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Recycle-all-nodes

When a launch template is updated, this will cause all of the nodes to recycle. Reasons to update the launch configuration are most likely to revolve around editing the User data script, which is ran when a node is booted. Reasons to edit User data include:

  • Changes to docker auth credentials
  • Changes to eks-bootstrap-env.sh
  • Changes to kubelet environment variables

Recycling process

AWS will handle the process of killing the nodes with the old launch configurations and launching new nodes with the latest launch configuration. AWS will initially spin up some extra nodes (for around a 60 node cluster it will spin up 8 extra) to provide spaces for pods as old nodes are cordoned, drained and deleted.

  • watch kubectl get nodes --sort-by=.metadata.creationTimestamp

The above command will output all of the nodes like this:

NAME                                           STATUS   ROLES    AGE     VERSION
ip-172-20-124-118.eu-west-2.compute.internal   Ready,SchedulingDisabled      <none>   47h     v1.22.15-eks-fb459a0
ip-172-20-101-81.eu-west-2.compute.internal    Ready,SchedulingDisabled      <none>   47h     v1.22.15-eks-fb459a0
ip-172-20-119-182.eu-west-2.compute.internal   Ready    <none>   47h     v1.22.15-eks-fb459a0
ip-172-20-106-20.eu-west-2.compute.internal    Ready    <none>   47h     v1.22.15-eks-fb459a0
ip-172-20-127-1.eu-west-2.compute.internal     Ready    <none>   47h     v1.22.15-eks-fb459a0

Where nodes have the Status “Ready,SchedulingDisabled” this indicates the nodes which have the old update templates, these are the ones that are cordoned off, whereas those which are “Ready” are the new nodes with the new update template.

When all nodes have been recycled they will all have a status of “Ready”.

This process can take 3 to 4 hours on a cluster of ~60 nodes, depending on how quickly you resolve the gotchas below.

Gotchas

When AWS is draining the old nodes, even after choosing the “force update” option, it will still respect the “Pod Disruption Budget” and will not evict pods if it will break the PDB.

If a “Pod Disruption Budget” is poorly configured, kubernetes can’t evict a specific pod. Without manual intervention, this will indefinitely stall the update and the nodes will not continue to recycle. This will eventually cause the update to stop, wait and then exit, leaving the remaining nodes with the old update template and others with the new update template.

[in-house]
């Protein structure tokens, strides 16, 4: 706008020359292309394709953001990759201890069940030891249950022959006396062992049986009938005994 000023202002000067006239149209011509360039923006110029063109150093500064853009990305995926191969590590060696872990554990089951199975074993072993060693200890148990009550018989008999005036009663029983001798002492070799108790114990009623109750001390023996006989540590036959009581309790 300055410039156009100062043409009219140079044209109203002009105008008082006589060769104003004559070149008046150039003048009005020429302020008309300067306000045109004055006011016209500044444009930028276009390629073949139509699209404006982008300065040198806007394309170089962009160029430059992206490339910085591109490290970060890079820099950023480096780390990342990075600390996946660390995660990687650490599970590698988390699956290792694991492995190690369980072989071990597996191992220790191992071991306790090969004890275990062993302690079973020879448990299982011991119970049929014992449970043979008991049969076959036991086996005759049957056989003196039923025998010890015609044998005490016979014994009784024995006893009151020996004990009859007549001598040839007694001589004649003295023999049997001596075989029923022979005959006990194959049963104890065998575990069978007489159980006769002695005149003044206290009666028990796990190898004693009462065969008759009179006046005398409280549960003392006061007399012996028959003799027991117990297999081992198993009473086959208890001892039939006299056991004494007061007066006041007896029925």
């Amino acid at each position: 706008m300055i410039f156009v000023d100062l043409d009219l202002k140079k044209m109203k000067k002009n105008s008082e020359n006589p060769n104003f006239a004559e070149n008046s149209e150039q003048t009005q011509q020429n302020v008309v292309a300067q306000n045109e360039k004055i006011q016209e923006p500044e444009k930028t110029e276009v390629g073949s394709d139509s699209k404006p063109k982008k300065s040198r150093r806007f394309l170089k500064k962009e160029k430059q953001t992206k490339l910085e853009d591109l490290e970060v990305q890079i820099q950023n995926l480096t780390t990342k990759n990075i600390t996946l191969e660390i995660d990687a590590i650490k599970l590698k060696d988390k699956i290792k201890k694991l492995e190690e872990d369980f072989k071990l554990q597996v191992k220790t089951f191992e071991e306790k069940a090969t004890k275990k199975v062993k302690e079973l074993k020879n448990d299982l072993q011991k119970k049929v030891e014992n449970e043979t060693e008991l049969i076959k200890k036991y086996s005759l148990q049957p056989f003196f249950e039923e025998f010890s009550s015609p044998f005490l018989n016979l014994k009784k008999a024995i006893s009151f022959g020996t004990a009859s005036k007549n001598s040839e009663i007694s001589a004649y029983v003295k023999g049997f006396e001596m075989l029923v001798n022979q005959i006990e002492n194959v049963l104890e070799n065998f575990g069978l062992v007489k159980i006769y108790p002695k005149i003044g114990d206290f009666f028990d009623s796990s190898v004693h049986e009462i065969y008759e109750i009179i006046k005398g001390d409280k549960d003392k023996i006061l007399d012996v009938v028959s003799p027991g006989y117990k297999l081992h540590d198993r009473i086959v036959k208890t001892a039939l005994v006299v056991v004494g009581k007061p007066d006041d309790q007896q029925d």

AWS EKS in some circumstances has even reverted the update and started to drain the new nodes and replace them with the old update template again. So it’s important to monitor how the update is going and act when nodes get stuck.

To resolve the issue, evict the offending pod by running the below script:

watch -n 300 ./delete-pods-in-namespace.sh '/aws/eks/<cluster-name>/cluster' > deleted_pods.log

and tail -f delete_pods.log in another terminal. The <cluster-name> is the short name of the cluster e.g. cp-2901-1531

#!/bin/bash

delete_pods() {
  NAMESPACE=$(echo "$1" | sed -E 's/\/api\/v1\/namespaces\/(.*)\/pods\/.*/\1/')
  POD=$(echo "$1" | sed -E 's/.*\/pods\/(.*)\/eviction\?timeout=.*/\1/')

  echo $NAMESPACE

  echo $POD

  kubectl delete pod -n $NAMESPACE $POD
}

export -f delete_pods

TIME_NOW_EPOCH=$(date +%s)

START_TIME=$(($TIME_NOW_EPOCH - 180))

CLUSTER_LOG_GROUP=$1

QUERY_ID=$(aws logs start-query \
  --start-time $START_TIME \
  --end-time $TIME_NOW_EPOCH \
  --log-group-name $CLUSTER_LOG_GROUP \
  --query-string 'fields @timestamp, @message | filter @logStream like "kube-apiserver-audit" | filter ispresent(requestURI) | filter objectRef.subresource = "eviction" | filter responseObject.status = "Failure" | display @logStream, requestURI, responseObject.message | stats count(*) as retry by requestURI, requestObject.message' \
  | jq -r '.queryId' )

sleep 2

RESULTS=$(aws logs get-query-results --query-id $QUERY_ID)

echo -n $RESULTS | jq '.results[]' | grep '/api/v1' | awk '{ print $2 }' | xargs -I {} bash -c 'delete_pods {}'

exit 0

Run the script with the command editing the cluster log group

watch -n 180 ./delete-pods-in-namespace.sh <cluster-log-group-name> deleted_pods.log

and tail -f delete_pods.log in another terminal.

If you want to find the offending pod manually, follow these steps:

  1. Use Cloudwatch Logs > Logs Insights to identify the offending pod
  2. Select the relevant cluster from the log group drop down
  3. Paste the following query (this will identify which pods have failed to be deleted and how many times deletion has been retried) into the box:

    fields @timestamp, @message | filter @logStream like "kube-apiserver-audit" | filter ispresent(requestURI) | filter objectRef.subresource = "eviction" | filter responseObject.status = "Failure" | display @logStream, requestURI, responseObject.message | stats count(*) as retry by requestURI, requestObject.message
    
  4. If there are results they will have a pattern like this: /api/v1/namespaces/$NAMESPACE/pods/$POD_NAME-$POD_ID/eviction?timeout=19s

  5. You can then run the following command to manually delete the pod kubectl delete pod -n $NAMESPACE $POD_NAME-$POD_ID

Nodes should continue to recycle and after a few moments there should be one less node with the status “Ready,SchedulingDisabled”

This page was last reviewed on 18 August 2023. It needs to be reviewed again on 18 November 2023 by the page owner #cloud-platform .
This page was set to be reviewed before 18 November 2023 by the page owner #cloud-platform. This might mean the content is out of date.